Ezekiel 38 & 39
Dr. Thomas Ice
"And I will turn you about, and put hooks into your jaws, and I will bring you out, and all your army, horses and horsemen, all of them splendidly attired, a great company with buckler and shield, all of them wielding swords;’"
- Ezekiel 38:4
As we look deeply at this prophecy we see that God will put hooks into the jaws of Gog, who is the prince of Rosh, which we have seen is a reference to modern day Russia. Thus, Gog appears to be a Russian individual who will lead the Russian nation and her allies in an attack on regathered Israel. This is the basic situation that we see today as we scan the geo-political landscape. The stage is already set for just such an attack.
A Rod of Discipline?
Some might argue that the Gog invasion has already taken place in conjunction with God’s discipline of Israel in the sixth century B.C. Randall Price notes the following:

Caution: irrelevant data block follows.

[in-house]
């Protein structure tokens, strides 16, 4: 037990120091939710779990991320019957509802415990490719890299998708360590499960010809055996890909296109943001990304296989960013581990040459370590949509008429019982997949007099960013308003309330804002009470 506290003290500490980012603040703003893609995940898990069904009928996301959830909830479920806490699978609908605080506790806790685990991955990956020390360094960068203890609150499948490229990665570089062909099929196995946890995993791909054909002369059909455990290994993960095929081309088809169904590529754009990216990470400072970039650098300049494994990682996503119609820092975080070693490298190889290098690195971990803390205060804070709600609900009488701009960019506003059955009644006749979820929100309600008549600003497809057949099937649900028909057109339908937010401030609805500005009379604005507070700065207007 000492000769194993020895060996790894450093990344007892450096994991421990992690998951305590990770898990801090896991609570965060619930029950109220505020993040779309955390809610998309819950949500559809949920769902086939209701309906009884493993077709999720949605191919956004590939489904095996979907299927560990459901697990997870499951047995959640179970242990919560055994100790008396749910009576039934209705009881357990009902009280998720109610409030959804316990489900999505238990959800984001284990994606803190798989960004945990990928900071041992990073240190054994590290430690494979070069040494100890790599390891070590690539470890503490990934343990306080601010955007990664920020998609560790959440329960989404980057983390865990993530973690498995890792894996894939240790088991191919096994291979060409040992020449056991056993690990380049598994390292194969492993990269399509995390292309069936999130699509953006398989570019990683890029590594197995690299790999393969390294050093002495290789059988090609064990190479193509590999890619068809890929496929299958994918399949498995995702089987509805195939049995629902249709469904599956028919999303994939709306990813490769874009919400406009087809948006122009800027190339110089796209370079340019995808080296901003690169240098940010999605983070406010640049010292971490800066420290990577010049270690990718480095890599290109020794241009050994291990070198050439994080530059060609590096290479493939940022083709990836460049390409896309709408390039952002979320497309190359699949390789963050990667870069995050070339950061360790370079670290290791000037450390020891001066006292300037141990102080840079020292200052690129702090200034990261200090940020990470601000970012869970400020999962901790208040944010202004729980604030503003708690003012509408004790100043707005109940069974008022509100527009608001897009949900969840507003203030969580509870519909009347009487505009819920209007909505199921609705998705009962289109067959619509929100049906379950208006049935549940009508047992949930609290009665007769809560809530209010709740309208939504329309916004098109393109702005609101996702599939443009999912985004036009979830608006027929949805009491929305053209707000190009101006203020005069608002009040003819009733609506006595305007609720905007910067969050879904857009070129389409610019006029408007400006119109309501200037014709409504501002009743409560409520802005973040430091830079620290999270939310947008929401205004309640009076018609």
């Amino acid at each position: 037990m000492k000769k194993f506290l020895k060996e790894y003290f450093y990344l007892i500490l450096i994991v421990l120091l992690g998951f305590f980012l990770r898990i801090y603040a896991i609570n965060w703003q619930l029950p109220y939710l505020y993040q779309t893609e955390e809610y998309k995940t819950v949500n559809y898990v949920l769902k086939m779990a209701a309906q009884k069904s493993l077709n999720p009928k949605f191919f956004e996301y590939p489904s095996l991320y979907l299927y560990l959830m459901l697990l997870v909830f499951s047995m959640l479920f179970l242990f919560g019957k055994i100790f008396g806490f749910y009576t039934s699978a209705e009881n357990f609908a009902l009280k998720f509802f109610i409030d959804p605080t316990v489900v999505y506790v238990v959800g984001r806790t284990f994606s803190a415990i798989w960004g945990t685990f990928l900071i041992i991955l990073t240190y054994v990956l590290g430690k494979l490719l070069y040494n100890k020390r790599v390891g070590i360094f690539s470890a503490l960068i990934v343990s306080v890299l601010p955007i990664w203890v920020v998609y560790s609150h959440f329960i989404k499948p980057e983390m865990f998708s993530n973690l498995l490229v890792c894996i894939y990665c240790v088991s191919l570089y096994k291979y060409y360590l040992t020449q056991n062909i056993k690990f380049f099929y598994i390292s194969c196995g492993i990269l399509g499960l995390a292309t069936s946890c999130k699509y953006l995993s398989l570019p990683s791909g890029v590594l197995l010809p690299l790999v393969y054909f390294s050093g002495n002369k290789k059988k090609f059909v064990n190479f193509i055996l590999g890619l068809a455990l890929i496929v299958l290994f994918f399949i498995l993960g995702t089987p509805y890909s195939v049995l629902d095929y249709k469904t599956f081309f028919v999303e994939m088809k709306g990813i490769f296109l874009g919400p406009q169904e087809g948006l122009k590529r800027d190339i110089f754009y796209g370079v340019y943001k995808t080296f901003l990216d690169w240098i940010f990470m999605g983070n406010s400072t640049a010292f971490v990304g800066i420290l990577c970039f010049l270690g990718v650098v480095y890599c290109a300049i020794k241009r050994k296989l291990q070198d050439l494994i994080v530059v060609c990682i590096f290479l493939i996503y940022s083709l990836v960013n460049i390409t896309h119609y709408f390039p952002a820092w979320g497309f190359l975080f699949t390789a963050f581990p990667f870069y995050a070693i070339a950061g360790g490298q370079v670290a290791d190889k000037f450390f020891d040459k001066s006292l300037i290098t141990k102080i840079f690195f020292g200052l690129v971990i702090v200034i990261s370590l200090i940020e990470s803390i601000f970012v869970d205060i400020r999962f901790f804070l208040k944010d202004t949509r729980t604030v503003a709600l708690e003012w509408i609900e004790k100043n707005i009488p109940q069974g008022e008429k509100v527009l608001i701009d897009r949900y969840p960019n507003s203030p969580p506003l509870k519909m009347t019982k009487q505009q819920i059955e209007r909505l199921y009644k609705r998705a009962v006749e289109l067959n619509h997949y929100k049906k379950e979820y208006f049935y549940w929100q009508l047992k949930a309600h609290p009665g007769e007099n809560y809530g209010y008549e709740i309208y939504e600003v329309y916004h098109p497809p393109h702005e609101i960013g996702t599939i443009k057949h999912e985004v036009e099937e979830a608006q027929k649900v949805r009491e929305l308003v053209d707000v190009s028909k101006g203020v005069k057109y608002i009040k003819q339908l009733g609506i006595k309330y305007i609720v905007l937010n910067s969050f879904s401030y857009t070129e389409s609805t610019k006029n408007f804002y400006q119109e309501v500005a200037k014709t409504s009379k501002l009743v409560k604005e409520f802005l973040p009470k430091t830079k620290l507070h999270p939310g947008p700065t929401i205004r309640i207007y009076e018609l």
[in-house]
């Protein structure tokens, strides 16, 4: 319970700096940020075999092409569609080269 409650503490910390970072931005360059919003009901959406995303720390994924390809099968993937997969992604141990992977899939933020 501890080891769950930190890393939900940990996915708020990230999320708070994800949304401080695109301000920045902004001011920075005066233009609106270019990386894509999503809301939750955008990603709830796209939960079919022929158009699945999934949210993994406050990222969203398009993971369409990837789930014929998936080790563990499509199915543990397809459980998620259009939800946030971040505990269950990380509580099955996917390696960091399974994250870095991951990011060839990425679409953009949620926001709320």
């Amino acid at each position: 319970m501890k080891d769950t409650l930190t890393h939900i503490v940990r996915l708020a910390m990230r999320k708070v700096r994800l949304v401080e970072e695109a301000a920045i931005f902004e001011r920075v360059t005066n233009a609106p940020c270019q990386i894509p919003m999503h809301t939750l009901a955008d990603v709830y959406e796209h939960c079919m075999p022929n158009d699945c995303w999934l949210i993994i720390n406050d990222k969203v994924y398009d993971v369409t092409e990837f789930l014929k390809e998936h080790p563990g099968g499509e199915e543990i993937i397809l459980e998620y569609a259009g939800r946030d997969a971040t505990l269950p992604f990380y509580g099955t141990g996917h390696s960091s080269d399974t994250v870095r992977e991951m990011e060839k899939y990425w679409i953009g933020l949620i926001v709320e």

The role of Gog, however, is different than that of past invaders such as the Assyrians and Babylonians who had been called the "rods of God’s wrath" (cf. Isaiah 10:5). On the one hand Gog’s willful decision to invade (verse 11) is based on his own passions (verses 12-13), but on the other hand he is drawn (as with hooks in his jaw, verse 4) in order to make possible a divine demonstration of God’s power and intervention for Israel to the nations (verses 21, 23; 39:27) and Israel itself (39:28).